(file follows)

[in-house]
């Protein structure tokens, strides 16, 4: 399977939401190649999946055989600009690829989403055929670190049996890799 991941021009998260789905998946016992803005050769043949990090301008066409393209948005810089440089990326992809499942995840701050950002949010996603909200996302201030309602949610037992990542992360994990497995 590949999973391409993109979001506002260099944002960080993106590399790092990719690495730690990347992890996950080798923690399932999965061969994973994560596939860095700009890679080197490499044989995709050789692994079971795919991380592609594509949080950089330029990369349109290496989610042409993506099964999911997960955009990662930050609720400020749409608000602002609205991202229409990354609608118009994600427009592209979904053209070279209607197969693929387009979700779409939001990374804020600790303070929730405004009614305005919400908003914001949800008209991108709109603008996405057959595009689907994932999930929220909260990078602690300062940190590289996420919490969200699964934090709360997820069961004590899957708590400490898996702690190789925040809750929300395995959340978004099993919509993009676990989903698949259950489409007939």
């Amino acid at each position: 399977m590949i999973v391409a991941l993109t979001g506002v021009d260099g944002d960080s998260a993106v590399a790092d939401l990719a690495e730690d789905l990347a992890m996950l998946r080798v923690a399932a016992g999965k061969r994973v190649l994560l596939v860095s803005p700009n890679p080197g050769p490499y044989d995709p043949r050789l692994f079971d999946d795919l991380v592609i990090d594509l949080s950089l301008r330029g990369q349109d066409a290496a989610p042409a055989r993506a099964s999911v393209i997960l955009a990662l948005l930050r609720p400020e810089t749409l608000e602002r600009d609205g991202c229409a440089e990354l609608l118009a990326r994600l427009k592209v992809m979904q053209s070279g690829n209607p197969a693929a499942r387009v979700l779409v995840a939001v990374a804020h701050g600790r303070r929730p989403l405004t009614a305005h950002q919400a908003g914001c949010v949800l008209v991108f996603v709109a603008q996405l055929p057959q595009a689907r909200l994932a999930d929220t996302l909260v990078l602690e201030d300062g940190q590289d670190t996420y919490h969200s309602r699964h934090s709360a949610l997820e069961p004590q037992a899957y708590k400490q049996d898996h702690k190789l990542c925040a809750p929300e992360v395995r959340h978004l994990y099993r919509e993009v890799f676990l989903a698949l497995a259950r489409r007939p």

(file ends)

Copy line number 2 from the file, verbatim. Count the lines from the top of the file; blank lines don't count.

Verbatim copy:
């Protein structure tokens, strides 16, 4: 399977939401190649999946055989600009690829989403055929670190049996890799 991941021009998260789905998946016992803005050769043949990090301008066409393209948005810089440089990326992809499942995840701050950002949010996603909200996302201030309602949610037992990542992360994990497995 590949999973391409993109979001506002260099944002960080993106590399790092990719690495730690990347992890996950080798923690399932999965061969994973994560596939860095700009890679080197490499044989995709050789692994079971795919991380592609594509949080950089330029990369349109290496989610042409993506099964999911997960955009990662930050609720400020749409608000602002609205991202229409990354609608118009994600427009592209979904053209070279209607197969693929387009979700779409939001990374804020600790303070929730405004009614305005919400908003914001949800008209991108709109603008996405057959595009689907994932999930929220909260990078602690300062940190590289996420919490969200699964934090709360997820069961004590899957708590400490898996702690190789925040809750929300395995959340978004099993919509993009676990989903698949259950489409007939």